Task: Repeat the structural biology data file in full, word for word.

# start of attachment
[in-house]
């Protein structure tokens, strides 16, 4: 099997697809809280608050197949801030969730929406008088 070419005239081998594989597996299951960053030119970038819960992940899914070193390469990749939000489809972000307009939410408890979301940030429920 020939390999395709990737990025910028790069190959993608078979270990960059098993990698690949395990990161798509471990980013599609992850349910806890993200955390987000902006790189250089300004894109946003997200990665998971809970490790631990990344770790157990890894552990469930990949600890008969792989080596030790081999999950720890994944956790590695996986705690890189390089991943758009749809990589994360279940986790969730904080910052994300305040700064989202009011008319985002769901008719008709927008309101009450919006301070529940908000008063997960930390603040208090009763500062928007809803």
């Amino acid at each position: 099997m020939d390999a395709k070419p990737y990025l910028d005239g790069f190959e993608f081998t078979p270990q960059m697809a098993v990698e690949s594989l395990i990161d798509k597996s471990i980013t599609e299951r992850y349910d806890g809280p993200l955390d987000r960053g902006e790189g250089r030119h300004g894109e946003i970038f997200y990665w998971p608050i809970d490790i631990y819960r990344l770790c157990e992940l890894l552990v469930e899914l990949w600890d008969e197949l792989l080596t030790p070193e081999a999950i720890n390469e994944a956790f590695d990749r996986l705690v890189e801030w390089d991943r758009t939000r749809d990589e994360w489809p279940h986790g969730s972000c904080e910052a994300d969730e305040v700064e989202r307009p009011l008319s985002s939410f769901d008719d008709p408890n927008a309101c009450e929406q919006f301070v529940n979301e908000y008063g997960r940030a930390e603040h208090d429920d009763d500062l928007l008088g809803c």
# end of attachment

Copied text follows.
[in-house]
């Protein structure tokens, strides 16, 4: 099997697809809280608050197949801030969730929406008088 070419005239081998594989597996299951960053030119970038819960992940899914070193390469990749939000489809972000307009939410408890979301940030429920 020939390999395709990737990025910028790069190959993608078979270990960059098993990698690949395990990161798509471990980013599609992850349910806890993200955390987000902006790189250089300004894109946003997200990665998971809970490790631990990344770790157990890894552990469930990949600890008969792989080596030790081999999950720890994944956790590695996986705690890189390089991943758009749809990589994360279940986790969730904080910052994300305040700064989202009011008319985002769901008719008709927008309101009450919006301070529940908000008063997960930390603040208090009763500062928007809803």
């Amino acid at each position: 099997m020939d390999a395709k070419p990737y990025l910028d005239g790069f190959e993608f081998t078979p270990q960059m697809a098993v990698e690949s594989l395990i990161d798509k597996s471990i980013t599609e299951r992850y349910d806890g809280p993200l955390d987000r960053g902006e790189g250089r030119h300004g894109e946003i970038f997200y990665w998971p608050i809970d490790i631990y819960r990344l770790c157990e992940l890894l552990v469930e899914l990949w600890d008969e197949l792989l080596t030790p070193e081999a999950i720890n390469e994944a956790f590695d990749r996986l705690v890189e801030w390089d991943r758009t939000r749809d990589e994360w489809p279940h986790g969730s972000c904080e910052a994300d969730e305040v700064e989202r307009p009011l008319s985002s939410f769901d008719d008709p408890n927008a309101c009450e929406q919006f301070v529940n979301e908000y008063g997960r940030a930390e603040h208090d429920d009763d500062l928007l008088g809803c």